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Journal of neurochemistry

Role of the autophagic-lysosomal system on low potassium-induced apoptosis in cultured cerebellar granule cells.


PMID 15715672

Abstract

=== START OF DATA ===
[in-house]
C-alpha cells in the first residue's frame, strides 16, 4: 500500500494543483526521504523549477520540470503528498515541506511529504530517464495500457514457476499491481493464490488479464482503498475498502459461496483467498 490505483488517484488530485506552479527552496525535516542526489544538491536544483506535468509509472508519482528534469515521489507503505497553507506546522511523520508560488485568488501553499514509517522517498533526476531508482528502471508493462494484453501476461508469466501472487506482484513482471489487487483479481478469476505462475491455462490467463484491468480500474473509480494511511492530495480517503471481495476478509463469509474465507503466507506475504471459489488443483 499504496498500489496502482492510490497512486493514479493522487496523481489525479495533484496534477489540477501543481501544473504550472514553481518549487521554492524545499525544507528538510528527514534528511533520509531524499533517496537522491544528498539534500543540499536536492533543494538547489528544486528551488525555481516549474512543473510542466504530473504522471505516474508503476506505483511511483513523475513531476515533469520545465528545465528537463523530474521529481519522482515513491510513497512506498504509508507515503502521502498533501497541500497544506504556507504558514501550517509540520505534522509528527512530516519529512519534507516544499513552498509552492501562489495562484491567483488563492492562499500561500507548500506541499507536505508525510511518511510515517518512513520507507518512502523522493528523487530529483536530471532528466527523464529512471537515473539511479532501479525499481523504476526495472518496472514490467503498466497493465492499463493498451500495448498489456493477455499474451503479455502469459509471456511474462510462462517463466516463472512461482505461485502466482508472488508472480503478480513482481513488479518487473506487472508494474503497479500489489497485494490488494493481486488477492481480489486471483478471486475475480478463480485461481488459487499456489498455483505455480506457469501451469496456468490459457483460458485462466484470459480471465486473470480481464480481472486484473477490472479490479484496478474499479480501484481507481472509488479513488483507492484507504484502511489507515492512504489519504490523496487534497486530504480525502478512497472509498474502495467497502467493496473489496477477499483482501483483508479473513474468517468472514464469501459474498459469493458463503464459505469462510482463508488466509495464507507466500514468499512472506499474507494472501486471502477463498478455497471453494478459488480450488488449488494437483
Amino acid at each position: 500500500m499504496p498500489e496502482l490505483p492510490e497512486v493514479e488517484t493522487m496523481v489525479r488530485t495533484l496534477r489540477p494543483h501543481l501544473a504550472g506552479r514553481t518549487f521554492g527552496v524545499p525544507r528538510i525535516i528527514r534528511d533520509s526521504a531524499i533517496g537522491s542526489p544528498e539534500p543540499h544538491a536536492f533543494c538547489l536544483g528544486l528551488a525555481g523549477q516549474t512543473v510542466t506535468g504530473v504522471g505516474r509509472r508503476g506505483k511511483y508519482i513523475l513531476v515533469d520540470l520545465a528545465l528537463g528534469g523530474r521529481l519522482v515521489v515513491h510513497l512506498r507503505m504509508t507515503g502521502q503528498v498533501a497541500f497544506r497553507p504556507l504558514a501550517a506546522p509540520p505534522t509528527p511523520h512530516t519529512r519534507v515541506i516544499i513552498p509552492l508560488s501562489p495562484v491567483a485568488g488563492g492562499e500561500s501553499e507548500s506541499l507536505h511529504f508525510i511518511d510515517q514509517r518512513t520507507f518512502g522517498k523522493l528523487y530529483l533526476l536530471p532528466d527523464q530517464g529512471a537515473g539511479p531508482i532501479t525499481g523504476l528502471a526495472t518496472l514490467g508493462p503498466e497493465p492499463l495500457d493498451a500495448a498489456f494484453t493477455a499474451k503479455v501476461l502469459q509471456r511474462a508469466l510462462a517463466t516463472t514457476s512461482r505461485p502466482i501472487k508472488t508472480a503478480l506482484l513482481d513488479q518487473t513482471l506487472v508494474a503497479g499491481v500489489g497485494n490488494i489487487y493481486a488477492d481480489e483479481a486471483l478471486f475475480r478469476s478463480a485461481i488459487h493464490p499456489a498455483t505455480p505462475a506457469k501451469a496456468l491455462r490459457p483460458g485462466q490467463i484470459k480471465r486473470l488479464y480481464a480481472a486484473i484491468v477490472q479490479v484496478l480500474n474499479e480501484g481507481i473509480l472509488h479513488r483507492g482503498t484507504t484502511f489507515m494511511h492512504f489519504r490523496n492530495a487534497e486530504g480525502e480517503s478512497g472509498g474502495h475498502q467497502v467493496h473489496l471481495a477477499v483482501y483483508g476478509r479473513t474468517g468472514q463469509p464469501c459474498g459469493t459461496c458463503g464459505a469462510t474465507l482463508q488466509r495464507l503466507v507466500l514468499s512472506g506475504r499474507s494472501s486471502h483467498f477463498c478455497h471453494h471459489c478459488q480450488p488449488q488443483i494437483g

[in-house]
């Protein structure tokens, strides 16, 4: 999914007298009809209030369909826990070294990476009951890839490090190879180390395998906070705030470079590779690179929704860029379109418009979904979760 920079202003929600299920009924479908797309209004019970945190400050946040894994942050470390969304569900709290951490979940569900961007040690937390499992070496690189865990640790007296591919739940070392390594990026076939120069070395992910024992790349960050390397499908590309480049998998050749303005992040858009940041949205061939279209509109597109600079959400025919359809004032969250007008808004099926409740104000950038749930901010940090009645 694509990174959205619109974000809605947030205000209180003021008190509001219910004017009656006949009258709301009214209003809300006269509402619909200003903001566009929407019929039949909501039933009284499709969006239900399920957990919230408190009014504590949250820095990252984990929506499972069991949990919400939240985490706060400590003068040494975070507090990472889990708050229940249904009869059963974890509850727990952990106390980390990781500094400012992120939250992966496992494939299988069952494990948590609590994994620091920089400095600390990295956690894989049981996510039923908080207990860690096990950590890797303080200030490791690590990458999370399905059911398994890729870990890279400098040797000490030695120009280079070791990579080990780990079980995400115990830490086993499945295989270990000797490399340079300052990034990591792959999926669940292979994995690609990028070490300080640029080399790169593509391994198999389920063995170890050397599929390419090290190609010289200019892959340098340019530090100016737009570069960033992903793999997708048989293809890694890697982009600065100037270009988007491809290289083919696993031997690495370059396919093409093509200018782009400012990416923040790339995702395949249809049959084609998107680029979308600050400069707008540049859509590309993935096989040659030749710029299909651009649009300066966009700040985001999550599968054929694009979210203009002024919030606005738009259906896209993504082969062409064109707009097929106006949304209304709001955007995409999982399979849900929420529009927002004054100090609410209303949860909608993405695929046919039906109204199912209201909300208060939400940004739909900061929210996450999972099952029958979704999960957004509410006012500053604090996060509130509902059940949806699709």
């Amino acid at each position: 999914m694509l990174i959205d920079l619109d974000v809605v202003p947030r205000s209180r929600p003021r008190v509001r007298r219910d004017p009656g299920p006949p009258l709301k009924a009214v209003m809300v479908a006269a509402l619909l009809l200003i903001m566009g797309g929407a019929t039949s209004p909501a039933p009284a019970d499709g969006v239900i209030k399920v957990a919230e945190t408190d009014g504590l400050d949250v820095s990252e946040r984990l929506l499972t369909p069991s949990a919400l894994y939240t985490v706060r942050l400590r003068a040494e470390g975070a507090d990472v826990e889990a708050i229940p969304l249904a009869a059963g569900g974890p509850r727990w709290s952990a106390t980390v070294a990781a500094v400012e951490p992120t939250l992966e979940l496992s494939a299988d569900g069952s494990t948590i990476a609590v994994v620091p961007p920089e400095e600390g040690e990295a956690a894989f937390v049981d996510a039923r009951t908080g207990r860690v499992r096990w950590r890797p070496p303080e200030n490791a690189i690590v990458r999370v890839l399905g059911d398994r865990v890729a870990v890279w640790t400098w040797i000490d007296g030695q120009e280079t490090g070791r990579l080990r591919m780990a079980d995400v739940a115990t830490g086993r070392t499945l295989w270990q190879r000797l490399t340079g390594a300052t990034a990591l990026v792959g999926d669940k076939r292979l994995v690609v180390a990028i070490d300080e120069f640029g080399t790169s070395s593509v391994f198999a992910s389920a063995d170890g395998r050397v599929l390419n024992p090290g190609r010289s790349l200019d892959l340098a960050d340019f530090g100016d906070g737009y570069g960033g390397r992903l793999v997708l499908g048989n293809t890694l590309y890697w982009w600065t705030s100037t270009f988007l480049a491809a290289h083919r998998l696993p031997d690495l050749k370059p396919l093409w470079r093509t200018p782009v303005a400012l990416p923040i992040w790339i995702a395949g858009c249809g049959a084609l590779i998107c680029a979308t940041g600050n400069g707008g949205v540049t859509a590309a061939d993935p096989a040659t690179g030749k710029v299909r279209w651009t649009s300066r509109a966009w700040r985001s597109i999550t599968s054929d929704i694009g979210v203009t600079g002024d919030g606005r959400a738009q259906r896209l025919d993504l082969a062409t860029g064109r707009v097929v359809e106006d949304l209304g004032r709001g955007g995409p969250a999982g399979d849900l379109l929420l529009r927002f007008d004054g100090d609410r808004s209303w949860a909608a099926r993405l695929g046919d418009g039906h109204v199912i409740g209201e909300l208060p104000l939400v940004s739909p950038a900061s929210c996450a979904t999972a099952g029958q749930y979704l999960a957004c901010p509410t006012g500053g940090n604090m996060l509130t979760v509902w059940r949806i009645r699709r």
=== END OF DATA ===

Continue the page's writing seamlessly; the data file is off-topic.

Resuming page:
Apoptotic and autophagic cell death have been implicated, on the basis of morphological and biochemical criteria, in neuronal loss occurring in neurodegenerative diseases and it has been shown that they may overlap. We have studied the relationship between apoptosis and autophagic cell death in cerebellar granule cells (CGCs) undergoing apoptosis following serum and potassium deprivation. We found that apoptosis is accompanied by an early and marked proliferation of autophagosomal-lysosomal compartments as detected by electron microscopy and immunofluorescence analysis. Autophagy is blocked by hrIGF-1 and forskolin, two well-known inhibitors of CGC apoptosis, as well as by adenovirus-mediated overexpression of Bcl-2. 3-Methyladenine (3-MA) an inhibitor of autophagy, not only arrests this event but it also blocks apoptosis. The neuroprotective effect of 3-MA is accompanied by block of cytochrome c (cyt c) release in the cytosol and by inhibition of caspase-3 activation which, in turn, appears to be mediated by cathepsin B, as CA074-Me, a selective inhibitor of this enzyme, fully blocks the processing of pro-caspase-3. Immunofluorescence analysis demonstrated that cathepsin B, normally confined inside the lysosomal-endosomal compartment, is released during apoptosis into the cytosol where this enzyme may act as an execution protease. Collectively, these observations indicate that autophagy precedes and is causally connected with the subsequent onset of programmed death.

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